Anyone who’e ever done this job has felt the weight of its importance to the business we represent – after all, a company can spiral into major crisis if you tweet the wrong thing to the wrong person (as our friends at US Airways just learned).   And although working in social media can be filled with joy, it can also be crushing in its stress or volume of work at times.  

Yoga teaches us that it’s when we most want to hold our breath that we most need to breathe.  So when things get tough – take a breath.  Step away from the screen.  Stretch.  Walk around.  And breathe!

How about you – has yoga, or any other sort of discipline in your life imparted lessons that can be applied to working in social media?   Comment below and let us know. 

Namaste,
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#WellDoneWednesday: Growing Bolder’s Facebook Page

This blog is the first in a new series, #WellDoneWednesday.  Periodically, we’ll review one social profile from a brand whose social media manager is #winning at growing and engaging an audience.

#WellDoneWednesday

This week’s #WellDoneWednesday focuses on Growing Bolder, a multi-media company whose mission is to offer “hope, inspiration & possibility for the 45+ generation.”  Their Facebook presence delivers on that promise.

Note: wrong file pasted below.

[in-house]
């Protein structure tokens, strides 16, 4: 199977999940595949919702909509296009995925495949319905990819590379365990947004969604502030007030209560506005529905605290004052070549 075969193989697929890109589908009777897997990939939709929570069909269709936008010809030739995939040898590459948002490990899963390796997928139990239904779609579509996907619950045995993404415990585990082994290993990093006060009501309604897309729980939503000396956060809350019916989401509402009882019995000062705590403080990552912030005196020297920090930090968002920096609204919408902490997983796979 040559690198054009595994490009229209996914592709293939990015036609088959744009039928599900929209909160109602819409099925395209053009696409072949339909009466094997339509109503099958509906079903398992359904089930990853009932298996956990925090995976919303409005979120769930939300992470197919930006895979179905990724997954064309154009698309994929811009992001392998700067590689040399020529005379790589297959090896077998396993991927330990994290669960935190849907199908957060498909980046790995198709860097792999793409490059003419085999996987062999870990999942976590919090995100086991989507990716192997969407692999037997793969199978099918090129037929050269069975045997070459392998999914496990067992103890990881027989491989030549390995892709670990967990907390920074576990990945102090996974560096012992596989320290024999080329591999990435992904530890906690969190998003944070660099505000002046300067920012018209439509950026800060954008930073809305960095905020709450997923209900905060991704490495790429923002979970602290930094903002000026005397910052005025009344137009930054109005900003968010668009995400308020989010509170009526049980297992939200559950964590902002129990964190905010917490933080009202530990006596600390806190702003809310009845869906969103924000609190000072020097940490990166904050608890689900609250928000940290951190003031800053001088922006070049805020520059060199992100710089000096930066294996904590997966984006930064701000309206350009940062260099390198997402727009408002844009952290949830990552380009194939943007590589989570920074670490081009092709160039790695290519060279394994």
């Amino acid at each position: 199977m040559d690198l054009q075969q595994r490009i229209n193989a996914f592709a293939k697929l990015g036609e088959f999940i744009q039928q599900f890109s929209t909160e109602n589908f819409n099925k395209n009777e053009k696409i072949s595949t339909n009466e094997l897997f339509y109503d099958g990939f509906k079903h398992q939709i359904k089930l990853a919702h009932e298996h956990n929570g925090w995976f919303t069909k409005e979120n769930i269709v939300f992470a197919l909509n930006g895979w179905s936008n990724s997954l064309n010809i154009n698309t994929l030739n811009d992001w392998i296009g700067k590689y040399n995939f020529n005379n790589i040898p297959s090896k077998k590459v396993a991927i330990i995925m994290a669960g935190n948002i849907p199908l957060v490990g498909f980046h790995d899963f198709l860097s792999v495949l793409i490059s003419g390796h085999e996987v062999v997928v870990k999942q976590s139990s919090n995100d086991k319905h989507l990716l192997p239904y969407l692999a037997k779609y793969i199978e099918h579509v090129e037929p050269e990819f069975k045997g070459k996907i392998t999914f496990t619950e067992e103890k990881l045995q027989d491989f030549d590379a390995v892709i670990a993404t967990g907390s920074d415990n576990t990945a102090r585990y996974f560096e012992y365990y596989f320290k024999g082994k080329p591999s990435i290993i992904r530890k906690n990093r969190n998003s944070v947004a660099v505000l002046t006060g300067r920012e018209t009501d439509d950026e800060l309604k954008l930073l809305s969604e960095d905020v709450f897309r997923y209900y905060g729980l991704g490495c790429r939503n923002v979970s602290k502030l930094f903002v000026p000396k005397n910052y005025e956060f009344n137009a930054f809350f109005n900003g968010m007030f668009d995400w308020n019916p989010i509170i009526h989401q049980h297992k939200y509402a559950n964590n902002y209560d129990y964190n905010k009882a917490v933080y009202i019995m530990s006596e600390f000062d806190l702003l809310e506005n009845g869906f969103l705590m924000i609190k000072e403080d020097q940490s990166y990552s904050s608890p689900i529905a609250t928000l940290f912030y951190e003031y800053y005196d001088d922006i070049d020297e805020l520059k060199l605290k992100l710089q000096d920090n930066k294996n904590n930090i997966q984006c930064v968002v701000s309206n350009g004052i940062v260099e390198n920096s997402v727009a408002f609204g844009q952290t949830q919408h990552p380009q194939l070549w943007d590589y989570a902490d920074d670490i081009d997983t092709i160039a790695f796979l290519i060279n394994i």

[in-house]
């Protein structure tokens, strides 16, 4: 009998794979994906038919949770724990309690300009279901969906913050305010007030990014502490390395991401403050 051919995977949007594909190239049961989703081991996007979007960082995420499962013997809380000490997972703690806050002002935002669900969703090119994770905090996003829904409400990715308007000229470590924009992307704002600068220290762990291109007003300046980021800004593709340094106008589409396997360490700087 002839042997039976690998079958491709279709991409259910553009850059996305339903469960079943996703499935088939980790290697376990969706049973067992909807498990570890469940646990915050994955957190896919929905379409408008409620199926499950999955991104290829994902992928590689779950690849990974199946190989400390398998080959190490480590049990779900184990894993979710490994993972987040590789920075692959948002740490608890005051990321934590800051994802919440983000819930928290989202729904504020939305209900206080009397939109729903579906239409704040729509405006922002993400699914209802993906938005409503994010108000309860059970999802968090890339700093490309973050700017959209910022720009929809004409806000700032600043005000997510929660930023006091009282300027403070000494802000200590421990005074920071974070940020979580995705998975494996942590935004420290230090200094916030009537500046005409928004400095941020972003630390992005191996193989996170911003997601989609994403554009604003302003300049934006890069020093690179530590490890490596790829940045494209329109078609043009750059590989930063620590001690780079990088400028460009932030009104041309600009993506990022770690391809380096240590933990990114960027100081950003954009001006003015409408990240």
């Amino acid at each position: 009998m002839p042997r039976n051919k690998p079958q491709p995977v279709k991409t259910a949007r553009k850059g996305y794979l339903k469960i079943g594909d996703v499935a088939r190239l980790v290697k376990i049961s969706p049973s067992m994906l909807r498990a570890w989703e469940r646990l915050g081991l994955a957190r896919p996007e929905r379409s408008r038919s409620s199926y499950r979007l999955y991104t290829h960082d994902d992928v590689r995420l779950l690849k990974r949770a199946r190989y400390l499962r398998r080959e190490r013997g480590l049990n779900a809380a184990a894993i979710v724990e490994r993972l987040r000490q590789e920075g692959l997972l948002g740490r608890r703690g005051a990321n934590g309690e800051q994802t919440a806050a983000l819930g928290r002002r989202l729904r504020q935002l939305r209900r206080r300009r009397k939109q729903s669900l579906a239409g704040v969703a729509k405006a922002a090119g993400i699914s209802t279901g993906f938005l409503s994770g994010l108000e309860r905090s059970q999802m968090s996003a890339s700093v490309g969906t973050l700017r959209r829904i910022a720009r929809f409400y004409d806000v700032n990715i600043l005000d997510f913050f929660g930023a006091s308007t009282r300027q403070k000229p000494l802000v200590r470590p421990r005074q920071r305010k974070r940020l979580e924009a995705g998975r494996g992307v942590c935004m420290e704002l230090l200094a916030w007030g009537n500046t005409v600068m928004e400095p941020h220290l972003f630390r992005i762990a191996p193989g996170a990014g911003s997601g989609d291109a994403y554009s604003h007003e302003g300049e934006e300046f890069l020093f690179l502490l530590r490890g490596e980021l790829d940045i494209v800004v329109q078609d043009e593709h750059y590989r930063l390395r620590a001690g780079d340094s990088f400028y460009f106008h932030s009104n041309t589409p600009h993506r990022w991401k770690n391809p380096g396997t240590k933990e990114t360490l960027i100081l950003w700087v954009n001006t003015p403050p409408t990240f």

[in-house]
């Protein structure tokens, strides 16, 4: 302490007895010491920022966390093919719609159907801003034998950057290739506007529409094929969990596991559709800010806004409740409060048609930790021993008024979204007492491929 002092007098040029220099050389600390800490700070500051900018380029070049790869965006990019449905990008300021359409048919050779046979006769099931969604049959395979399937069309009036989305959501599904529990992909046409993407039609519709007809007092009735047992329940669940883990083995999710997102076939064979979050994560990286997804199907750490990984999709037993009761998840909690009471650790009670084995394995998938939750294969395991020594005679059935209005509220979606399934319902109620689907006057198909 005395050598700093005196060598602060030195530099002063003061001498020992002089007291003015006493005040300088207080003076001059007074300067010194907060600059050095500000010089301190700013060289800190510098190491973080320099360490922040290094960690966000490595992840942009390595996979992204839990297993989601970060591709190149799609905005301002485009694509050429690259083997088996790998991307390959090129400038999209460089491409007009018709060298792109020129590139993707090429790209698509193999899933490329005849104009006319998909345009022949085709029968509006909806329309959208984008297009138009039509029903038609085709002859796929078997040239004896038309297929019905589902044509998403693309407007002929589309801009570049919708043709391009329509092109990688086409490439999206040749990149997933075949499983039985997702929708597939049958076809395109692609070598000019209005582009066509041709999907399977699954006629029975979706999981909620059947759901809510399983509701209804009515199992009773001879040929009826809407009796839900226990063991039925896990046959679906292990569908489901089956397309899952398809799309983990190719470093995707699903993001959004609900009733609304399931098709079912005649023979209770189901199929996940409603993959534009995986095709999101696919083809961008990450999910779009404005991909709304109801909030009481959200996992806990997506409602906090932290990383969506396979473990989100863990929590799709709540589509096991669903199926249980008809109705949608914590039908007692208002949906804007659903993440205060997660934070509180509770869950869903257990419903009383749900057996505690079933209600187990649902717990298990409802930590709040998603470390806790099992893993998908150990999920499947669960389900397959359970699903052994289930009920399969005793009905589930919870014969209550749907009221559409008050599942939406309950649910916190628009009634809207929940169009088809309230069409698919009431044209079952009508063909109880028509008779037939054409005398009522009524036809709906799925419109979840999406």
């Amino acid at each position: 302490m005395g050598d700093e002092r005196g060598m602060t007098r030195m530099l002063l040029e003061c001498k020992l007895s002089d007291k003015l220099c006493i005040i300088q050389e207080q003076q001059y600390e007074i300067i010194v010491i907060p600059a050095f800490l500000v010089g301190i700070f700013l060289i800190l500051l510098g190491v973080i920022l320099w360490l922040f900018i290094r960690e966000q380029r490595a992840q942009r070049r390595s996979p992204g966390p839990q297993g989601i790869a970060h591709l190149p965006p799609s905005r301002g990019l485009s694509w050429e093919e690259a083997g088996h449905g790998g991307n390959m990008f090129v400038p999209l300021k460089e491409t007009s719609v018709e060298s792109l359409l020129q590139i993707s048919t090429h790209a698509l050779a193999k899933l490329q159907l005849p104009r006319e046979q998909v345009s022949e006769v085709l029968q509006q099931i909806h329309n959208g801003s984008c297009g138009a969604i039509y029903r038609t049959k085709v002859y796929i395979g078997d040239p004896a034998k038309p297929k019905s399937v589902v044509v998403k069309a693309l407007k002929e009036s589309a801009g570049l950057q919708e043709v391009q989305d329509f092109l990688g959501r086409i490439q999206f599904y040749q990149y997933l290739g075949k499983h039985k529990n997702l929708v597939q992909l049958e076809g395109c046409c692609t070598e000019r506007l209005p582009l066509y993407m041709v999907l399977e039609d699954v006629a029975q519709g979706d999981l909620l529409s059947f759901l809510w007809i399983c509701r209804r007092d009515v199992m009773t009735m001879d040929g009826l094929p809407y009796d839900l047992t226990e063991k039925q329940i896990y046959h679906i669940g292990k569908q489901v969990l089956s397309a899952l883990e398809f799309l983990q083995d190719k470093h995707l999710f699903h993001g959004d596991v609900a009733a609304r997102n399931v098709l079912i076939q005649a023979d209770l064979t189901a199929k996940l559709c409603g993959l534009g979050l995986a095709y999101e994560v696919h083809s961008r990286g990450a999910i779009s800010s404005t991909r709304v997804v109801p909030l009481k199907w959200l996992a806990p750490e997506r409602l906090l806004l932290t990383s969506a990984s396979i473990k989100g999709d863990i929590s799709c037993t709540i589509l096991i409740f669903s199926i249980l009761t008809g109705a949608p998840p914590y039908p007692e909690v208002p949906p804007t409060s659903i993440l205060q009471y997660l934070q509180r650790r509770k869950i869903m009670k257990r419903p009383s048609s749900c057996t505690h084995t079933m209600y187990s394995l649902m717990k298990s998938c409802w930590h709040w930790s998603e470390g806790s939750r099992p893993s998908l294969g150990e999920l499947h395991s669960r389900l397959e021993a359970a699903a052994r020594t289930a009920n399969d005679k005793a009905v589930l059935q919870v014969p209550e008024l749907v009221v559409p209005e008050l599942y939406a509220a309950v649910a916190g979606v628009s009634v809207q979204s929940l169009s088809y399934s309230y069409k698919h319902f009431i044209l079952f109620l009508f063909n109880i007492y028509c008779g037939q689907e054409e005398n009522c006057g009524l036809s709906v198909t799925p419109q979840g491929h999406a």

Bravo!
In addition to posting frequently (they post a minimum of three times per day most every day), Growing Bolder posts a good mix of original branded and curated content, including inspirational stories about the target demo (A45+) from both their own site and other sites, other human interest clips from outside the target demographic and really nicely done branded quote images which are among their most popular content from an engagement perspective.

This screencap from the Growing Bolder Facebook page illustrates how GB uses both targeted topics and more universal messages in its branding images to keep its audience highly engaged.

This screencap from the Growing Bolder Facebook page illustrates how GB uses both targeted topics and more universal messages in its branded quote images to keep its audience highly engaged – and, by the viral nature of these images, to expand their audience.

These branded images are impactful, inspirational and very, very viral.  Growing Bolder makes the most of the format by consistently using the same font on all of their images, which helps set their branded content apart from the masses and creates brand-specific visual cues for interested audience members to pick up on in their own newsfeed.  This likely contributes to the success of these images, which seem to average between 600 – 1500+ likes, with an equal volume of shares.